As a nurse in rural Clay County, Heflin said he’s become something of a historian, collecting the stories from folks who lived through the era.
“I heard about a barbecue place in Lineville, right downtown, that would serve blacks, but only if they came to the back door,” Heflin said. “I heard all about school integration, and how the vocational school in Lineville was the only black school in the whole county. That’s why so many of the black folks were uneducated.”
Heflin’s stories aren’t unusual for Alabama, but they are sometimes ignored in the larger narrative of the civil rights movement, which tends to focus on the struggles of African Americans in the state’s larger cities, such as the Montgomery bus boycott in 1955 and the bombing of the 16th Street Baptist Church in Birmingham in 1963.
But Heflin wants to correct that, and on Wednesday night he’s hosting a small ceremony at Springhill Baptist Church in Lineville commemorating the 50th anniversary of the movement. The church’s pastor, Tramaine Solomon, said the idea was inspired by the 50th anniversary of the historic March on Washington held earlier this year.
“One of the things that came out of that was to have this recognition in the community,” Solomon said. “So that was one of the important things we wanted to do with this.”
Heflin said Wednesday’s celebration is the only such one in the county. In general, celebrations of the movement in rural areas are rare. In his essay, “Searching For a New Freedom,” Ohio State University history professor Hasan Kwame Jeffries notes studies and books dedicated to the civil rights movement, “pay scant attention to civil rights activism in Alabama’s rural counties,” and said the subject is ripe for investigation.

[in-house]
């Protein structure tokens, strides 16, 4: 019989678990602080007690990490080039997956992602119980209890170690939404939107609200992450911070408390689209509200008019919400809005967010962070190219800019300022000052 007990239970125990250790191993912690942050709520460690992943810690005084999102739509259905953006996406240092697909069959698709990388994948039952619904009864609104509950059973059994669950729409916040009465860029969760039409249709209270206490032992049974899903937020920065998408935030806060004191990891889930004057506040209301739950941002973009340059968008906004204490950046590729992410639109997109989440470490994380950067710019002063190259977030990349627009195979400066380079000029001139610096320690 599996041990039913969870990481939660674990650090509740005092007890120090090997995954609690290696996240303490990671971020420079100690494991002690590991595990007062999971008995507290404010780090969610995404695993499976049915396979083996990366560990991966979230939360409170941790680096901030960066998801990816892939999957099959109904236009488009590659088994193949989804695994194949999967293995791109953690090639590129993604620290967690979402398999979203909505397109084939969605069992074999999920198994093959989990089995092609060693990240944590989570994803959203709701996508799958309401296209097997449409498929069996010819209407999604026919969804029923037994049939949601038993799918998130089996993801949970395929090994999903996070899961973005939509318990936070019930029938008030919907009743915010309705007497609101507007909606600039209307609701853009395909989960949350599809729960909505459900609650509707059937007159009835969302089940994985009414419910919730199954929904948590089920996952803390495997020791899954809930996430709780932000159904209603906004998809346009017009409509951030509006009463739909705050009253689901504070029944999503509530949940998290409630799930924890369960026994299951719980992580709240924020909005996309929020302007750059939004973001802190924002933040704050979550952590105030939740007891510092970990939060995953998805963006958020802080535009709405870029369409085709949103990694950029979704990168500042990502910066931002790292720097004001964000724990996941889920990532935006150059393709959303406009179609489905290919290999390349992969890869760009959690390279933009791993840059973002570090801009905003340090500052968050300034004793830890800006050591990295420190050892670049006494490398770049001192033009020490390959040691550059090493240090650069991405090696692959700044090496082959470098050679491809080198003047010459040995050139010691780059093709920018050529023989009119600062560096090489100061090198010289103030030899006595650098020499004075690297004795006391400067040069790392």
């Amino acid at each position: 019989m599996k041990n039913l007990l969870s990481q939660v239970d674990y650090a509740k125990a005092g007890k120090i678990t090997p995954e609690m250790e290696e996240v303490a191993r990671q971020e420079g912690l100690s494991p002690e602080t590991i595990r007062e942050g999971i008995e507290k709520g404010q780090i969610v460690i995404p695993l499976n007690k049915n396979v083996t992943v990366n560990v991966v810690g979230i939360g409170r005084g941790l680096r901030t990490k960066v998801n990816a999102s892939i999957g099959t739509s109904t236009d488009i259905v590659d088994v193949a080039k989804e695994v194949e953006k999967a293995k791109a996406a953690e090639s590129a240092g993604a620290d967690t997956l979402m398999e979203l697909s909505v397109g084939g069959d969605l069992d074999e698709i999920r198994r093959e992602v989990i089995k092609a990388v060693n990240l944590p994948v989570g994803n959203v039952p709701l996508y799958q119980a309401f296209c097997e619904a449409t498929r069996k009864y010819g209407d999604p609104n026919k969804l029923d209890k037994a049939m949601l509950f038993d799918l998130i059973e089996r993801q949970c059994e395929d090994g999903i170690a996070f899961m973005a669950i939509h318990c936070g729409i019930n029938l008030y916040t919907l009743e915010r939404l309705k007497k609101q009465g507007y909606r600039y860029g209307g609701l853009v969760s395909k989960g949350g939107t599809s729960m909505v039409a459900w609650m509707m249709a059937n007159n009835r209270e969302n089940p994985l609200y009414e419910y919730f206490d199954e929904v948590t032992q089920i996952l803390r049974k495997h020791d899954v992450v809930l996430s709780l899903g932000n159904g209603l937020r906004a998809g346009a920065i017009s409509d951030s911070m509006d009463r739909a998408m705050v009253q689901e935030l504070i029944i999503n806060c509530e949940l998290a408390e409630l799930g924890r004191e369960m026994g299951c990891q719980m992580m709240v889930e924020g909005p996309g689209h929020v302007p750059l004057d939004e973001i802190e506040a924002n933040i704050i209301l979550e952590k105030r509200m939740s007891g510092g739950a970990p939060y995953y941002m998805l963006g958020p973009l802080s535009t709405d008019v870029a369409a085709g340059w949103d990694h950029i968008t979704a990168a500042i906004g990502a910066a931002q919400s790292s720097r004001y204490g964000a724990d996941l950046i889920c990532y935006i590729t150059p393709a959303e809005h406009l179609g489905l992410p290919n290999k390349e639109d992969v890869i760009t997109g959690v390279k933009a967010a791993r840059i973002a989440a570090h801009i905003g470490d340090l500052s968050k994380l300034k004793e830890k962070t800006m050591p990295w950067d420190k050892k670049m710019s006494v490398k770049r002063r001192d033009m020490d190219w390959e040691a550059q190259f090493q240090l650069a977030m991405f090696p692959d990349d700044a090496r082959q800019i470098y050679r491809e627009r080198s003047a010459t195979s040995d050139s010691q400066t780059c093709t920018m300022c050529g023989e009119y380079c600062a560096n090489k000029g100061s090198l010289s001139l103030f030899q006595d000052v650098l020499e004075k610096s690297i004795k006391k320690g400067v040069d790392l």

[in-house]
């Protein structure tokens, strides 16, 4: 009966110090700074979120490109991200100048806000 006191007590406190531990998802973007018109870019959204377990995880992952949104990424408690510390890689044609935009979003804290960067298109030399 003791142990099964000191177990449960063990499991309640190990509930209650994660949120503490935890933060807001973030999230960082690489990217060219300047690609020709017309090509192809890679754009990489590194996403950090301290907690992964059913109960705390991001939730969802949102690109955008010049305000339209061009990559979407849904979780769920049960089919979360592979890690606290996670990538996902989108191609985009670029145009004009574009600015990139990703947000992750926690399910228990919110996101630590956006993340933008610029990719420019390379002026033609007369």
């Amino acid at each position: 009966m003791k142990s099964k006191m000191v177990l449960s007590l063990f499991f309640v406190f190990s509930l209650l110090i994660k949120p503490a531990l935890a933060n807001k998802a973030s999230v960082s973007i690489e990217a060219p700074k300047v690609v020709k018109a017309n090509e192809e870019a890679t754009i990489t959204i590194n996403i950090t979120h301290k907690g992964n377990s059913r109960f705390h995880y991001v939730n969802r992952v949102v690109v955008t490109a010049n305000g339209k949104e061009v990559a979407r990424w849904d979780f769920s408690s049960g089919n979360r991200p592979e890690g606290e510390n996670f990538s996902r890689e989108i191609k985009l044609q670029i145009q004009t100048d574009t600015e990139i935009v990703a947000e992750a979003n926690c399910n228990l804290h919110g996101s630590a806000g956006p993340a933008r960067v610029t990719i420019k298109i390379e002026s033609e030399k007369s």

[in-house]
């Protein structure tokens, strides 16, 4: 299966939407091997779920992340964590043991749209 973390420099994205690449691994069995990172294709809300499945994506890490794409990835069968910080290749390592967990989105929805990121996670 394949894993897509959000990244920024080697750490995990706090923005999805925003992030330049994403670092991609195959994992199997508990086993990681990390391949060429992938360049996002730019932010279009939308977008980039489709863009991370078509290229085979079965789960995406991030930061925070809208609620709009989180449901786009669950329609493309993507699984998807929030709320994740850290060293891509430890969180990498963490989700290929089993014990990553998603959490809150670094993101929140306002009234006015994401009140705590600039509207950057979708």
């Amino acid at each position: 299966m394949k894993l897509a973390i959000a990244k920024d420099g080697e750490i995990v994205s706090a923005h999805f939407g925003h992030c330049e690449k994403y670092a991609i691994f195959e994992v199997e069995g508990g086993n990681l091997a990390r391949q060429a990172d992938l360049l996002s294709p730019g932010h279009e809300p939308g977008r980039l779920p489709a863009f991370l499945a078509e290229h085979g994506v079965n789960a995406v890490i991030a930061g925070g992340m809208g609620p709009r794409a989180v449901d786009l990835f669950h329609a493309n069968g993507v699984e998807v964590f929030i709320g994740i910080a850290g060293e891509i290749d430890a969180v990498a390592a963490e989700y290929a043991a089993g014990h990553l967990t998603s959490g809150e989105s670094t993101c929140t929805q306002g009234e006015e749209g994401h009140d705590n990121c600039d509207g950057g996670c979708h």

But the reason for the lack of historical information in communities like Clay County, might be because they weren’t as heavily documented, said Lecia Brooks, the Civil Rights Memorial director for the Southern Poverty Law Center. Brooks said while rural communities played a large role in organizing civil rights groups, the large marches, protests and events that shape the history of the movement took place in cities like Birmingham, Montgomery and Selma.
“The goal was to get recognition from leaders like Martin Luther King,” Brooks said. “But if he did go to the community, the story was about King, not what the people were doing.”
Moments of the civil rights movement in rural Alabama that have lingered in history often involved the deaths of leaders and activists, Brooks said. Haynesville, for example, has become a yearly destination for members of the Episcopal Church to celebrate the life of Jonathan Daniels, a civil rights activist from New Hampshire who was shot and killed in the small town in 1965 by a part-time sheriff’s deputy.
Heflin said his event this week in Lineville isn’t about honoring any one event or person, but to celebrate the movement as a whole and, most importantly, look at how the movement needs to continue.
“We want to look at where we were 50 years ago, and see where we need to be in another 50 years,” said Heflin, who noted the event will celebrate elected black officials in Clay County, including long-serving County Commissioner Ricky Burney.
Bobby Dark, the chairman of the Alabama Democratic Conference in Clay County, said Wednesday’s event is a good opportunity to look at how the civil rights movement has pushed for equality in representation, and how much more room for improvement there still is.
“We’ve come a long way here in Clay County,” Bark said. “We have black city councilmen, a black member on the board of education, a black commissioner. But there’s still work to be done.”
And while the most memorable and well-documented moments of the civil rights movement might have not taken place in the rural communities of the state, Brooks, with the Southern Poverty Law Center, said events like the one taking place in Clay County are important.
“It’s to be commended,” Brooks said. “Without the support of the rural communities where grassroots organizations really began, you wouldn’t have had this movement.”
Staff writer Brian Anderson: 256-235-3546. On Twitter @BAnderson_Star.